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This article is about the unit in Age of Empires III. For the unit in Age of Empires II: The Conquerors, see Conquistador (Age of Empires II).

European adventurer armed with a gun and riding horseback. Good against cavalry.
—In-game description

The Conquistador is a ranged cavalry native warrior in Age of Empires III: The Asian Dynasties that can be trained at a Trading Post built on a Jesuit Mission settlement.


The Conquistador is a light cavalry that is very similar to the European Dragoon. It is cheaper than a Dragoon, but possesses less hit points and slightly less attack. Due to its availability in the earlier age, it can prove to be advantageous to the civilizations that lack a light ranged cavalry in the Commerce Age.

This unit is a straight nod to the Spanish unique unit of the same name from Age of Empires II: The Conquerors.


Age Upgrade Cost Effect
Age III tech tree aoe3.png
Disciplined natives.png Veteran Conquistador 200 wood,
150 coin
Upgrades Conquistadors to Veteran (+25% hit points and attack)
Age IV tech tree aoe 3.png
Honered natives.png Guard Conquistador 400 wood,
300 coin
Upgrades Conquistadors to Guard (+40% hit points and attack); requires Veteran Conquistador
Imperial Age
Legendary natives.png Legendary Native Warriors
Exalted natives.png Exalted Natives
1,500 food,
1,500 wood
Upgrades native warriors to Legendary/Exalted (+50% hit points and attack)
The Legendary Native Warriors improvement is available in the Capitol for European civilizations and in the Town Center for Native American and Asian (as Exalted Natives) civilizations.

Further statistics[]

Unit strengths and weaknesses
Strong vs. Heavy cavalry, Coyote Runners, artillery
Weak vs. Heavy infantry, light cavalry
Hit points Horsemanship.png Horsemanship (+10%, Lakota only)
Attack Ranged Cavalry Caracole.png Ranged Cavalry Caracole (+10%)
Bonepipe Armor.png Bonepipe Armor (+1.0x multiplier vs. artillery, Lakota only)
Smokeless Powder.png Smokeless Powder (+30% siege attack)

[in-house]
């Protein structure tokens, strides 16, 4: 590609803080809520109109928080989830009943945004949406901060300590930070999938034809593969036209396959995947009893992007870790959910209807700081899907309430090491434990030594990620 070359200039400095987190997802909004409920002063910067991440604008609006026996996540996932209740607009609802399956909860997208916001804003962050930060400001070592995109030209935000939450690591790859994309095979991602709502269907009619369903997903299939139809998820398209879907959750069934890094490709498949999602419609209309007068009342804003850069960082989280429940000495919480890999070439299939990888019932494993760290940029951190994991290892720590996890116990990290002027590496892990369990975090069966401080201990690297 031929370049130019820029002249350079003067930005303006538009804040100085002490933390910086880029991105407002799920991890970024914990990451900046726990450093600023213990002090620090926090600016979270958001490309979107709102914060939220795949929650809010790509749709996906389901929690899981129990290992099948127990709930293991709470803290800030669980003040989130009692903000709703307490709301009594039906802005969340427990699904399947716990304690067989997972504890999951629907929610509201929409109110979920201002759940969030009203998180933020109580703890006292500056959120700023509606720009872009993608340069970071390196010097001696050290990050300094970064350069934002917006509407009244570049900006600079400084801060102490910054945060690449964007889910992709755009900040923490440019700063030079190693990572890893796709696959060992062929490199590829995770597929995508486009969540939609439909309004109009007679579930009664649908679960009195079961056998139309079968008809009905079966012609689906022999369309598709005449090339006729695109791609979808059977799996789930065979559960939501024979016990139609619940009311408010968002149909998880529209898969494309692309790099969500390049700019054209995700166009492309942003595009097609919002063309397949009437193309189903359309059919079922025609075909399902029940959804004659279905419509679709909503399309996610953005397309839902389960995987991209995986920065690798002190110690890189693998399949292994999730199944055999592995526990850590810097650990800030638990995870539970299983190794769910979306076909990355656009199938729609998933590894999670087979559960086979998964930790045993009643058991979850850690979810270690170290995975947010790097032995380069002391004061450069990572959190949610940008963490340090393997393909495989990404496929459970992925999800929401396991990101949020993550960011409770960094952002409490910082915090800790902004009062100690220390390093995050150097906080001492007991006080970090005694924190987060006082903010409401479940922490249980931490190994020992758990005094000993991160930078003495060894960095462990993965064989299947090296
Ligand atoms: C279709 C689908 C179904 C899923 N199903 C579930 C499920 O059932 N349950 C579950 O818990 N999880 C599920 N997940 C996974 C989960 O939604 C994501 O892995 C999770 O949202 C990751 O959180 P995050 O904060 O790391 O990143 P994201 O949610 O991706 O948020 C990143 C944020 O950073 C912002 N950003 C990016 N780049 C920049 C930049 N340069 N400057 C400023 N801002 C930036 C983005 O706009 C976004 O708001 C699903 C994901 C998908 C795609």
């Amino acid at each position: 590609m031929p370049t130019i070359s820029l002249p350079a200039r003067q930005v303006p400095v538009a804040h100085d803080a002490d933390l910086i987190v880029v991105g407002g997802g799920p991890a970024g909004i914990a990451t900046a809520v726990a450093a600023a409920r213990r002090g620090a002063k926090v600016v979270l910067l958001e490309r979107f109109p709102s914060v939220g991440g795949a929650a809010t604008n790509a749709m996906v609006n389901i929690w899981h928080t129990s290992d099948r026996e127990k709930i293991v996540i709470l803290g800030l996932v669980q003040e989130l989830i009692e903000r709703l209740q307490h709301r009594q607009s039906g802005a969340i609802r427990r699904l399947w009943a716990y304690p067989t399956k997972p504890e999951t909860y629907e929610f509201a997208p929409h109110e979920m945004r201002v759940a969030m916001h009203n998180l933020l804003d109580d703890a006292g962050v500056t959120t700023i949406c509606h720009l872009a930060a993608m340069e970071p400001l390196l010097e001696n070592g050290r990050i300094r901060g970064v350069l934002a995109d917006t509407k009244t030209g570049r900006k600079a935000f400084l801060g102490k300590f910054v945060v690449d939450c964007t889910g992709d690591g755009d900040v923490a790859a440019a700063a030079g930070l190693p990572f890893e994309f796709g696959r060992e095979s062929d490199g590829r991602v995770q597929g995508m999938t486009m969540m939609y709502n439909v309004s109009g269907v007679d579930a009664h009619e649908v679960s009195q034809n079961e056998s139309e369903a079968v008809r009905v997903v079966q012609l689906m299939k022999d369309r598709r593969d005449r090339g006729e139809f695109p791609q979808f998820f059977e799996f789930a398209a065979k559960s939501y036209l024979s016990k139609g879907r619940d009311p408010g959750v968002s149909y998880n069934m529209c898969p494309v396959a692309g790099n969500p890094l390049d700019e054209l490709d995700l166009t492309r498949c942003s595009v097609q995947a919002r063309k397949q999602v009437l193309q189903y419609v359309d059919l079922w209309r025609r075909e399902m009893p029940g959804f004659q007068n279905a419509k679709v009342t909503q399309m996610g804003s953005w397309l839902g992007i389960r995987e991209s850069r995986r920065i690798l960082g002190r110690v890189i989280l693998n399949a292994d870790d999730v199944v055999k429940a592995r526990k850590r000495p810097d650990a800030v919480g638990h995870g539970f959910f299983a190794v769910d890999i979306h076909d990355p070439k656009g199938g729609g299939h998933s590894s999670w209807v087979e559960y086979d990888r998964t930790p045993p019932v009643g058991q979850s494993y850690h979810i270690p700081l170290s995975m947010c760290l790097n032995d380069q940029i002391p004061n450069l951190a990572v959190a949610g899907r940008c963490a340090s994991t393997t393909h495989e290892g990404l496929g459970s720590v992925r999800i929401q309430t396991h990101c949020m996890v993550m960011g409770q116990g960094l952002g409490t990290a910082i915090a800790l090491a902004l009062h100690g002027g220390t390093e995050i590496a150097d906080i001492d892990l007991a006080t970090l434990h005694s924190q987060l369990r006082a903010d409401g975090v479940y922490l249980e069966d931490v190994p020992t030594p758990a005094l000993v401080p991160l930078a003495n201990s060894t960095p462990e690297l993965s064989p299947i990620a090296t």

Range Ranged Cavalry Caracole.png Ranged Cavalry Caracole (+2)
Sight Town Watch.png Town Watch (+2)
Ranged Cavalry Caracole.png Ranged Cavalry Caracole (+2)
Creation speed Mass Cavalry.png Mass Cavalry (-50%)
Other Merritocracy.png Meritocracy (-20% upgrade cost)
Penalties Coffee Trade.png Coffee Trade (-10% speed, Dutch only)

Home City Cards[]


The Asian Dynasties[]

  • Conquistadors have 17 ranged attack and a training time of 30 seconds.

Definitive Edition[]

  • Conquistadors have 19 ranged attack and a training time of 35 seconds.

In-game dialogue[]

The Conquistador speaks Spanish using the Rodelero's dialogue files.


  • There is an alternate, unused variant of the Conquistador labeled as ypNatMercConquistador in the game files, which has a larger train limit of 24 and takes more damage from Spies and Ninja. The NatMerc label was used for native warriors shipped from the Home City, so the Conquistador is probably intended to be able to be shipped from the Home City.
  • Despite being categorized as native Asians, Jesuits are of European origin. As such, the Conquistador is the only Native Warrior that can be upgraded to Veteran, Guard, and Imperial instead of Elite/Disciplined, Champion/Honored, or Legendary/Exalted.


Conquistadors were Spanish adventurers of the early sixteenth century who explored and conquered much of Central and South America for the Spanish Empire. Their journeys were not created or funded by the empire, but rather individual expeditions funded by merchants, and often with the primary goals of exploring, looting, and spreading Christianity to the indigenous peoples.

While many of the most famous conquistadors sought treasures located only in legend, such as the Seven Cities of Gold or the Fountain of Youth, others claimed important firsts for European explorers of the era. Vasco Nunez de Balboa and his men crossed Central America and were the first Europeans to see the Pacific Ocean.

Fifty years of exploration and exploitation in the Americas increased the wealth and expanded the territory of the Spanish Empire, but at much cost to the Native populations. In 1521, Hernan Cortes captured Tenochtitlan, the capital of the Aztec Empire, and in the 1530s, Francisco Pizarro conquered the Inca Empire in Peru. Even with the destruction of these great civilizations, Native resistance to the foreign invaders continued for many years.


See also[]